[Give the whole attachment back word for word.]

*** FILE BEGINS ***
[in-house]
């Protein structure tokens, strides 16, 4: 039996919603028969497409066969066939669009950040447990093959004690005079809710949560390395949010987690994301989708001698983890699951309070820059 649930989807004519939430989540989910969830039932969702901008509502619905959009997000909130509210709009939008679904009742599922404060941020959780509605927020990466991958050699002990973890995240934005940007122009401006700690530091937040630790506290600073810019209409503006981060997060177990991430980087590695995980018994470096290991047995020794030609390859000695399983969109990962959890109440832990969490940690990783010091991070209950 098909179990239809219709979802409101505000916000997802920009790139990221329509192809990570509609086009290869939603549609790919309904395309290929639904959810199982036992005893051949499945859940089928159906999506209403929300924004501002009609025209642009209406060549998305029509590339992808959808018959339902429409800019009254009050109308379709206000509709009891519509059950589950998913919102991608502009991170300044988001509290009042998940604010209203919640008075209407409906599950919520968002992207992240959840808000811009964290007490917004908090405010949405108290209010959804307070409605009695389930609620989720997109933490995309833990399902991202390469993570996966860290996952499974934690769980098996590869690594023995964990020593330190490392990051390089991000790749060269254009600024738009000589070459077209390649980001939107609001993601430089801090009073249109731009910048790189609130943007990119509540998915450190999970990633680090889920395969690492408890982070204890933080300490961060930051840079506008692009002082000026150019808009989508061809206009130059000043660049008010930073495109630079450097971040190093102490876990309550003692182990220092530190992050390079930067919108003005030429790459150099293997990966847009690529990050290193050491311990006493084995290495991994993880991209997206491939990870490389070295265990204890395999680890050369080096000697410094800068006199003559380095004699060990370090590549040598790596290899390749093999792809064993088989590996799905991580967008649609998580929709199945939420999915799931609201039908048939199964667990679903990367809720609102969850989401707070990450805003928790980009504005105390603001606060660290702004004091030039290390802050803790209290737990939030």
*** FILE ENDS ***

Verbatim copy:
[in-house]
């Protein structure tokens, strides 16, 4: 039996919603028969497409066969066939669009950040447990093959004690005079809710949560390395949010987690994301989708001698983890699951309070820059 649930989807004519939430989540989910969830039932969702901008509502619905959009997000909130509210709009939008679904009742599922404060941020959780509605927020990466991958050699002990973890995240934005940007122009401006700690530091937040630790506290600073810019209409503006981060997060177990991430980087590695995980018994470096290991047995020794030609390859000695399983969109990962959890109440832990969490940690990783010091991070209950 098909179990239809219709979802409101505000916000997802920009790139990221329509192809990570509609086009290869939603549609790919309904395309290929639904959810199982036992005893051949499945859940089928159906999506209403929300924004501002009609025209642009209406060549998305029509590339992808959808018959339902429409800019009254009050109308379709206000509709009891519509059950589950998913919102991608502009991170300044988001509290009042998940604010209203919640008075209407409906599950919520968002992207992240959840808000811009964290007490917004908090405010949405108290209010959804307070409605009695389930609620989720997109933490995309833990399902991202390469993570996966860290996952499974934690769980098996590869690594023995964990020593330190490392990051390089991000790749060269254009600024738009000589070459077209390649980001939107609001993601430089801090009073249109731009910048790189609130943007990119509540998915450190999970990633680090889920395969690492408890982070204890933080300490961060930051840079506008692009002082000026150019808009989508061809206009130059000043660049008010930073495109630079450097971040190093102490876990309550003692182990220092530190992050390079930067919108003005030429790459150099293997990966847009690529990050290193050491311990006493084995290495991994993880991209997206491939990870490389070295265990204890395999680890050369080096000697410094800068006199003559380095004699060990370090590549040598790596290899390749093999792809064993088989590996799905991580967008649609998580929709199945939420999915799931609201039908048939199964667990679903990367809720609102969850989401707070990450805003928790980009504005105390603001606060660290702004004091030039290390802050803790209290737990939030």